"L.A. ROCK"
(Chicago Sun Times by Michael R. Nejman)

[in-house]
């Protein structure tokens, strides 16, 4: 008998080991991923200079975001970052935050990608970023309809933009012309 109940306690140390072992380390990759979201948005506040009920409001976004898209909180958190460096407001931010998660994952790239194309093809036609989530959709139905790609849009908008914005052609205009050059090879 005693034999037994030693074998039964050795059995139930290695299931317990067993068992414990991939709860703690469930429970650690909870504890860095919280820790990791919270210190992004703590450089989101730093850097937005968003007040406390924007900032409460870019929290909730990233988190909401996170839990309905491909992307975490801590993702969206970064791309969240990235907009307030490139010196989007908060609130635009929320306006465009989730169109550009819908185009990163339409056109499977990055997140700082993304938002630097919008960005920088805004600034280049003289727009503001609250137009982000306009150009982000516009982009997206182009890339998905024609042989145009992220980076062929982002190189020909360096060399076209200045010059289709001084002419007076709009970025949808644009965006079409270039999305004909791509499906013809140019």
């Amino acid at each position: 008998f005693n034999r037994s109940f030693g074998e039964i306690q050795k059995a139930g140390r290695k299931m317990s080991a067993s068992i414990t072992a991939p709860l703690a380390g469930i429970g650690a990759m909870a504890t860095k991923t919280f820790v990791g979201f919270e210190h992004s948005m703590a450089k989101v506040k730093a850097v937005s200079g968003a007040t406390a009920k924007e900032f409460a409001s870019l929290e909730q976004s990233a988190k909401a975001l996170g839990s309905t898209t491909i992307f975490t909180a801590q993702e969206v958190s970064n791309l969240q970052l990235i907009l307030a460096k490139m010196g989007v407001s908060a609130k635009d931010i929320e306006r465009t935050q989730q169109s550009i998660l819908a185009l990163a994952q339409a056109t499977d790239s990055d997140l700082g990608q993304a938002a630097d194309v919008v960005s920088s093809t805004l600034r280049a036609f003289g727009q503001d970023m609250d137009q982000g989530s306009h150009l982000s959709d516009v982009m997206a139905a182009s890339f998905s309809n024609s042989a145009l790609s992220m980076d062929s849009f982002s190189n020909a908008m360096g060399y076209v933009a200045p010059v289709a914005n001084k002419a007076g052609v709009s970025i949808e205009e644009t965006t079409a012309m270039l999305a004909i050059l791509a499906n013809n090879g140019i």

LOS ANGELES----It's mid-week through my two week stay in Los Angeles, and I've already done the Universal Studios Tour, Disneyland and the Hollywood Walk of Fame. Mann's Chinese Theater, the corner of Hollywood and Vine and the "Hollywood" sign are all snapshot memories. Normally, the "been there, done that, what's next" syndrome would be setting in, but today is special. Today, I'm taking a customized, self-designed tour. The cover of the battered note pad in my hand reads, "Rock Tour: L.A.• The notes, the result of more than a week's research, include the addresses and background information on a series of rock 'n' roll points of interest---a potentially excellent adventure. But one just doesn't uncover history on a whim. Preparations are in order. First consideration: tunes. No problem there, as I pull out a homemade tape of eclectic West Coast hits: " California Girls," by the Beach Boys; "I Love L.A.," by Randy Newman; "Los Angeles," by X; the Eagles' classic "Hotel California"; "L.A. Woman," by the Doors; the Byrds' "So You Want To Be A Rock 'n' Roll Star," and the "Beverly Hillbillies" theme song. Next consideration is a mode of movement: My friend's candy-apple-red convertible is perfect for this musical mission. Awesome. All that's left is to slip on my L.A. Gear gym shoes, adjust my T-shirt, shorts and "Risky Business" shades, and slide behind the wheel. Definitely hip. The first stop on this venture down L.A.'s rock heritage trail is the Whisky-A-Go-Go, 8901 Sunset Blvd. on the Strip. This West Coast shrine, like the Marquee Club in London, was home to a who's who of '60s rock. California groups such as the Doors, Buffalo Springfield, the Byrds and the Iron Butterfly all worked as the Whisky's house band at one time or another. Elmer Valentine and Mario Maglieri opened the club in January of 1964; record producer Lou Adler became a partner in the mid-'70s. During the club's first decade, the likes of Janis Joplin, Led Zeppelin, Cream and Traffic all performed as headliners. Jimi Hendrix, who never officially played the club, occasionally showed up to jam. Many sordid tales about the decadent "life-in-the-fast-lane" L.A. rock scene have been associated with the Whisky's early days. Author Pamela (I'm With The Band; Confessions of a Groupie) DesBarres, a regular patron back then, related this memory in a recent interview: "One performance that really stands out in my mind is when a very wasted Jim Morrison climbed up on stage to jam with the 1910 Fruitgum Company. The band tried to ignore him, but he wouldn't leave the stage. He took off his shirt, started unzipping his fly, and then tried to shove the microphone down his pants. It was one of the few times Mario had to turn off the lights and sound system, to get Jim off the stage." In the late '70s and early '80s, bands like Van Halen, Guns 'n' Roses, X and Ratt all launched their careers at the Whisky. This year, the club celebrates its 25th anniversary.  Next to the Whisky is Duke's Coffee Shop, where the Doors played their first official club gig in the early '60s when it was a nightclub named London Fog. Just down the street is the Roxy, 9009 Sunset Blvd., the 450-seat showcase club that features today's hottest new talent. Next door, at 9015 Sunset Blvd., is a legendary rock eatery, the Rainbow Bar and Grill. Led Zeppelin once held court here and Rod Stewart organized a soccer team called the Rainbow Hollywood Vampires---with teammates Alice Cooper, Keith Moon, John Lennon, Ringo Starr, Harry Nilsson and Micky Dolenz. Their names are inscribed in a wooden sign post in the upstairs bar. Today, the Rainbow draws such talents as Julian Lennon, Poison, Motley Crue and Guns 'n' Roses. The next stop is L.A.'s rock-'n'-roll high school, at 7850 Melrose. Fairfax High is the alma mater of such recording giants as producer-composer Phil Spector; Tijuana Brass man Herb Alpert; Lou Adler, who launched the careers of Carol King, Cheech and Chong, the Mamas and Papas and Jan Berry and Dean Torrence (better known as Jan and Dean). Now, on a more somber note, this rock fan will pay homage to Janis Joplin, Jim Morrison and John Belushi. Joplin died in 1970, at 27, of a heroin-morphine overdose at the Landmark Hotel, which is now the Highland Garden Apartments, at 7047 Franklin Ave. Then it's a cruise up Laurel Canyon Boulevard to the Canyon Country Store. Parking the car, I walk to 8021 Rothdell, a white house, now in the midst of renovation, where Morrison thrived. (He died in Paris.) Belushi, 33, died of a narcotics overdose in 1982 in Bungalow 2 at the Chateau Marmont, at 8221 Sunset Blvd. Next scheduled stop is a burger run to the Hard Rock Cafe, at the corner of San Vicente and Beverly. The Hard Rock is a great place to munch while enjoying mini-rock-museum surroundings. Items not to miss include an autographed U2 "Unforgettable Fire" World Peace Tour flag, Madonna's silver sequin dress, and a Bob Dylan display featuring an autographed acoustic guitar. Then it's back to the Sunset Strip and a drive east to a rock monument. On a sidewalk in front of the Guitar Center---an instrument-store-to-the-stars at 7425 Sunset---is the "Rock Walk," collection of handprints and autographs of rock's greatest talents, in the same tradition as the Hollywood "Walk of Fame" and Mann's Chinese Theater. Some of the artists who have stamped their handprints and signed their names in cement since Rock Walk was created in 1985 include Chuck Berry, Jerry Lee Lewis, Little Richard, Bo Diddley, Les Paul, drummer Bill Ludwig and Robert Moog (inventor of the synthesized keyboard). It's always fun to bring home a souvenir, so the next stop is the Rock Store, 6817 Melrose, run by Paul Scharfman. There are thousands of items, including Fillmore West concert posters, stage clothing worn by various stars, buttons, promotional gimmicks, and 532 Elvis items. I can't decide between the Elvis Costello "My Aim is True" dart board (no price posted), Elvis Presley's "Love Me Tender" moisturizing milk bath ($6), a Peter Gabriel miniature plastic "Sledgehammer" ($85), or a Corgi cast metal "Yellow Submarine" toy from the Beatles' movie ($450). Oh well, I've always been a sucker for "Love Me Tender". Back in the convertible, musical mission accomplished, I slide in the cassette tape and listen to the Beach Boys sing of blondes, beaches and bikinis as I drive into the hazy, smoggy L.A. sunset.